On Amazon.com, I've got a review from a 37-year veteran high school science teacher, who praises my book as being "scientifically accurate." I've also heard from the reviewer at the "Lunar Library" at OutOfTheCradle.net, who tells me he thinks "the book would be great for schools." But then there was the reviewer at the National Space Society, a former NASA flight controller, who absolutely hated the book, and proceeded to write me a long diatribe pointing out all the things I got wrong. And she didn't even make it all the way through the book.

(Just as an aside, this is exactly why I decided not to be a science-fiction writer. No matter how hard you work to get all your details right, there's always someone who will come along and pick at everything you missed. It's the nature of the fandom.)

As I said, every book, movie, play, TV show, etc., gets a mix of good and bad reviews. It goes with the territory. I've always known that. Here's what strikes me as so curious, though - if my book is so riddled with inaccuracies, then why did a veteran science teacher and a major space advocate miss them? I mean, I'm giving the NSS reviewer the benefit of the doubt and not simply writing her off as a nit-picker. (She did seem inexplicably hostile toward my publisher, but like I said, I'm giving her the benefit of the doubt.)

One thing I point out in my book is in the days of the American frontier, any regular person who could hitch a horse or an ox to a wagon could head west and try to start a new life. A lot of them didn't make it, but a lot of them did, and that's how the west was won. Space isn't like that - but is it so complicated that you can't even get in the game without an advanced degree and years of experience? If so, then the "final frontier" is never going to be settled. It's simply not going to happen. There aren't enough people that smart.

Or should I not be giving the NSS reviewer the benefit of the doubt? Maybe I am being nitpicked, out of intellectual techno-snobbery or something. But if that's the case, it opens up another range of issues. If the people with the know-how try to set themselves apart from the ignorant masses, they're going to end up frustrated by the unwillingness of those ignorant masses to give them any money for space development. And once again, the final frontier never gets settled.

I'll have to discuss those ideas with my brother the Harvard PhD and my sister-in-law the Yale MD/PhD, the next time I see them.

Meanwhile, my book is what it is. I gave it my best shot. I'm thankful for everyone who likes it. And for those who don't... well, I thank them for their time and move on.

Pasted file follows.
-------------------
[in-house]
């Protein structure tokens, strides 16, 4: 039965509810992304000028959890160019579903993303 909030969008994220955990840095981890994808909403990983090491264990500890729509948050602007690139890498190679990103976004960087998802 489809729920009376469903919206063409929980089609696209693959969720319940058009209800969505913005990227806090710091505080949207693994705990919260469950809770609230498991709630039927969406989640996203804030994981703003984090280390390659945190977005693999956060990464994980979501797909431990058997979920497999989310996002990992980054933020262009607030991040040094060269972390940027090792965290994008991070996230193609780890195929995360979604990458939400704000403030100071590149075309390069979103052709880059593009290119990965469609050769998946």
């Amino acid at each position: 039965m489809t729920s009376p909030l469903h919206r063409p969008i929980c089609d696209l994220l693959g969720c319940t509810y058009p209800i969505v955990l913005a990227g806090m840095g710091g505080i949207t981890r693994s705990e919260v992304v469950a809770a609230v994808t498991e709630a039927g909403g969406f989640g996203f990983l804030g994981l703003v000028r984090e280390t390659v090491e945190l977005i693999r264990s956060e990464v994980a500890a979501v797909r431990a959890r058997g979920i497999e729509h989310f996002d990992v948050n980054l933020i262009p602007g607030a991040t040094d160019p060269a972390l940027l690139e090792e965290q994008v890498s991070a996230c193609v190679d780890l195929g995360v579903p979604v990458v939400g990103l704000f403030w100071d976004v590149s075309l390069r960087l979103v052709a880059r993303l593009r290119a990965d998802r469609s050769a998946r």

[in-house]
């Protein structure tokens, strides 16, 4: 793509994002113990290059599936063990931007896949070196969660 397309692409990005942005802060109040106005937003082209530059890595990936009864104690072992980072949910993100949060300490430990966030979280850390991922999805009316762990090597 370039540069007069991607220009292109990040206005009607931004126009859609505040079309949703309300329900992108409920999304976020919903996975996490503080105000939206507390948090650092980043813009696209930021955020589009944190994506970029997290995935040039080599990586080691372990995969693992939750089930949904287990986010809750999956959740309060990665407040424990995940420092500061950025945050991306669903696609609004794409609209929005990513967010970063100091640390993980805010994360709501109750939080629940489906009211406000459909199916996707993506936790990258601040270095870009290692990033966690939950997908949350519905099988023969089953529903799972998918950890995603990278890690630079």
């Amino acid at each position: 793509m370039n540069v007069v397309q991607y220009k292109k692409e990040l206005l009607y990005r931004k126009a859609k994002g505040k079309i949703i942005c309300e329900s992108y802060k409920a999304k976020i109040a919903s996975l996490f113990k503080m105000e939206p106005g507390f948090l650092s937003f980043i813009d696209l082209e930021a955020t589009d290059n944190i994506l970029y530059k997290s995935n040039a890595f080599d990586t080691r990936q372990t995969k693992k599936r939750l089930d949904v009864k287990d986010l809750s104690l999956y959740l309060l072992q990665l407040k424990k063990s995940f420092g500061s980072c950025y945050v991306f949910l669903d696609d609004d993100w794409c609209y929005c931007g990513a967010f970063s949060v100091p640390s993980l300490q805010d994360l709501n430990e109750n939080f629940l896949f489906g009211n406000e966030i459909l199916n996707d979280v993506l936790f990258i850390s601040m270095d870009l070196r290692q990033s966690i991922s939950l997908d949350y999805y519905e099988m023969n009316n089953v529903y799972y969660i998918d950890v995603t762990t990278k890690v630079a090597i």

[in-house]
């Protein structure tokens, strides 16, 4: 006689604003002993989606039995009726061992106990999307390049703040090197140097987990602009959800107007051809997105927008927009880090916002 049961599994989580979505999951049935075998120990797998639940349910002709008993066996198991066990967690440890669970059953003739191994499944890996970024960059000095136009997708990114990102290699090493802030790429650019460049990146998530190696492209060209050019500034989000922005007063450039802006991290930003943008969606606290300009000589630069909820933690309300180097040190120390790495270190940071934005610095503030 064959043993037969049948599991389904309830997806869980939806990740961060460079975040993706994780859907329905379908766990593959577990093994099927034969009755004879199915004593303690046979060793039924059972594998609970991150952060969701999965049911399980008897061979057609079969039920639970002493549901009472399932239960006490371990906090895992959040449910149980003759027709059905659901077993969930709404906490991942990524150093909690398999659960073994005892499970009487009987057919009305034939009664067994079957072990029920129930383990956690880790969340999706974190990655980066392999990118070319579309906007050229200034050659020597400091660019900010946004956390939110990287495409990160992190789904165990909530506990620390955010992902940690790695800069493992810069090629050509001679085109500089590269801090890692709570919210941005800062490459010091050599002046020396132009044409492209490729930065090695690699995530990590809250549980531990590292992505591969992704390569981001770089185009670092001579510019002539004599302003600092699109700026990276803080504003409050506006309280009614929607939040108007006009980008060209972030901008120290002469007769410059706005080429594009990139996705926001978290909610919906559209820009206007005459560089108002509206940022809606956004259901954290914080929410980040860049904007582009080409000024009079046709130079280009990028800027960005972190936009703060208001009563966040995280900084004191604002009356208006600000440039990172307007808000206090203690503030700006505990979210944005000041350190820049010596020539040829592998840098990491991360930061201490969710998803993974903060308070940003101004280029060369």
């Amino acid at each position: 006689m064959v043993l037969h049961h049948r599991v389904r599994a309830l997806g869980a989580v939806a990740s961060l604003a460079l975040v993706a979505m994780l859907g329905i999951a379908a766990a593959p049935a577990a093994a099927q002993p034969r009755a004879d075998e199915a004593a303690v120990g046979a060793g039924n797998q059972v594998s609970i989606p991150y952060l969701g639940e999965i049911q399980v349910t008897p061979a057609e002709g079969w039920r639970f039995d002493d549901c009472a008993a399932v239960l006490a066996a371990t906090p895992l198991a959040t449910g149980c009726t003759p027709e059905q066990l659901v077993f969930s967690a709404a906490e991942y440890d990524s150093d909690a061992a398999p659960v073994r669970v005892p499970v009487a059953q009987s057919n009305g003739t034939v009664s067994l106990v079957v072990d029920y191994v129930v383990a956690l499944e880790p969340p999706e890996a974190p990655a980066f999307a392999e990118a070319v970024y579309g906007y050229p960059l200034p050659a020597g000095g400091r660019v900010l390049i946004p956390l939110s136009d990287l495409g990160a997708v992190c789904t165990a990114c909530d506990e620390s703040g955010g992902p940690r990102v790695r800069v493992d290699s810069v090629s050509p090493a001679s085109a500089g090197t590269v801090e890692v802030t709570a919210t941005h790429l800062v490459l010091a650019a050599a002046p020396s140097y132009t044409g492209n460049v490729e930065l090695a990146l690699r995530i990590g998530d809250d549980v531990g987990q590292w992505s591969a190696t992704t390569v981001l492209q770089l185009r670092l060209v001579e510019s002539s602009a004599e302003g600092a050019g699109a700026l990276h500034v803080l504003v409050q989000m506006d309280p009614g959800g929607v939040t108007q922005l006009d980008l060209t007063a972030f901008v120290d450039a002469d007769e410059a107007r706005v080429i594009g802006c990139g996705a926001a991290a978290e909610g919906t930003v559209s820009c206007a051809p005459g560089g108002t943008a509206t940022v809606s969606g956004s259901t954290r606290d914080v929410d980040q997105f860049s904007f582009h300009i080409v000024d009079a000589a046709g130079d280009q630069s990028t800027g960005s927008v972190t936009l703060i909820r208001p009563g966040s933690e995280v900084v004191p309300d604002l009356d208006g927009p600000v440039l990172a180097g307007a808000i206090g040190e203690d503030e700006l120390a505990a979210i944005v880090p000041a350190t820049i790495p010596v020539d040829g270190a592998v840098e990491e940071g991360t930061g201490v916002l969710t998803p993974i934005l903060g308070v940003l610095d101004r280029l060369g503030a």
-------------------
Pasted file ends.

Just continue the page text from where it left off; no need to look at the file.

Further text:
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14. Heading back to the Fair

It's official! The Indiana Historical Society has invited me to participate in their sixth annual Holiday Author Fair, which will be held December 6 from noon to 4:00pm at the Indiana History Center in Indianapolis. Full event details haven't been released yet, but you can get some information here:


I went there two years ago with Liberty Girl. This time, I'll have both my Windstorm books at least, and possibly all three. I still need to discuss it with Royal Fireworks.

Meanwhile, Lunar Pioneers is the latest entry at Ken's Lunar Library. I've been told to expect a review there soon.

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15. Get ready for... SPACE POWER!

I was still in high school when I first read about the idea of getting solar power from space. Up above the atmosphere, you can collect a lot more solar radiation, and since there's no wind or gravity, you can make the solar panels really big. Loads of energy, right there for the taking. All you have to do is figure out how to get it back down to Earth.

Well, according to SPACE.com, we're getting closer to reaching that goal. A former NASA scientist has set up an experiment in Hawaii, and has converted solar power to radio waves and beamed them 92 miles between two of the islands. It wasn't a complete success, but it shows that the idea works in principle. Now we just have to figure out how to make it work.

The experiment will be featured on tonight's episode of the Discovery Channel program, Discovery Project Earth. Be sure to check it out! I know I will.

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16. In the air / On the air

I'm working on lining up a guest appearance on The Space Show, and I seem to be making some progress. They read an email of mine the other night, and it sounds like they were interested in what I said:

Audio Clip from The Space Show

Meanwhile, this week I've also learned that junior high and high school students can now sign up for this year's Team America Rocketry Challenge. The goal is to design a model rocket that will lift an egg to 750 feet and keep it in the air for 45 seconds - and the egg has to be lying on its side, like an astronaut sits. Winners get to go to next year's international air show in Paris, among other prizes.